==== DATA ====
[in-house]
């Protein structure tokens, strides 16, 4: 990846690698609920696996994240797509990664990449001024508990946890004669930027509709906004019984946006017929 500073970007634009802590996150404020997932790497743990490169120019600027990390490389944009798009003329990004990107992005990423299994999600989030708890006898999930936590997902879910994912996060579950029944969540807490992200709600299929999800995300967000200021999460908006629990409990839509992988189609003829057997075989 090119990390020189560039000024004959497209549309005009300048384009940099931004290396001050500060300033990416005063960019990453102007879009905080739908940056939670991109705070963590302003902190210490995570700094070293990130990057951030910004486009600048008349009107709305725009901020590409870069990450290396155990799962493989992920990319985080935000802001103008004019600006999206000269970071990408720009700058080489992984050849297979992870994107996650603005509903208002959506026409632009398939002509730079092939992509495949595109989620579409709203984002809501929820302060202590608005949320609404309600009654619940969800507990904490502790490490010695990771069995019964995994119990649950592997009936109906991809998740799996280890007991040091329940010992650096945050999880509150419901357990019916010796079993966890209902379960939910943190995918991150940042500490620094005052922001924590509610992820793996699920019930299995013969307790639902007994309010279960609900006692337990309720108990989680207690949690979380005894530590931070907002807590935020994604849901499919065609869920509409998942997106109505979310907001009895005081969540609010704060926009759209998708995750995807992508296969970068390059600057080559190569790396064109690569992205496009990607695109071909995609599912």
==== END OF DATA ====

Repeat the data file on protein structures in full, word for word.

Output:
[in-house]
């Protein structure tokens, strides 16, 4: 990846690698609920696996994240797509990664990449001024508990946890004669930027509709906004019984946006017929 500073970007634009802590996150404020997932790497743990490169120019600027990390490389944009798009003329990004990107992005990423299994999600989030708890006898999930936590997902879910994912996060579950029944969540807490992200709600299929999800995300967000200021999460908006629990409990839509992988189609003829057997075989 090119990390020189560039000024004959497209549309005009300048384009940099931004290396001050500060300033990416005063960019990453102007879009905080739908940056939670991109705070963590302003902190210490995570700094070293990130990057951030910004486009600048008349009107709305725009901020590409870069990450290396155990799962493989992920990319985080935000802001103008004019600006999206000269970071990408720009700058080489992984050849297979992870994107996650603005509903208002959506026409632009398939002509730079092939992509495949595109989620579409709203984002809501929820302060202590608005949320609404309600009654619940969800507990904490502790490490010695990771069995019964995994119990649950592997009936109906991809998740799996280890007991040091329940010992650096945050999880509150419901357990019916010796079993966890209902379960939910943190995918991150940042500490620094005052922001924590509610992820793996699920019930299995013969307790639902007994309010279960609900006692337990309720108990989680207690949690979380005894530590931070907002807590935020994604849901499919065609869920509409998942997106109505979310907001009895005081969540609010704060926009759209998708995750995807992508296969970068390059600057080559190569790396064109690569992205496009990607695109071909995609599912």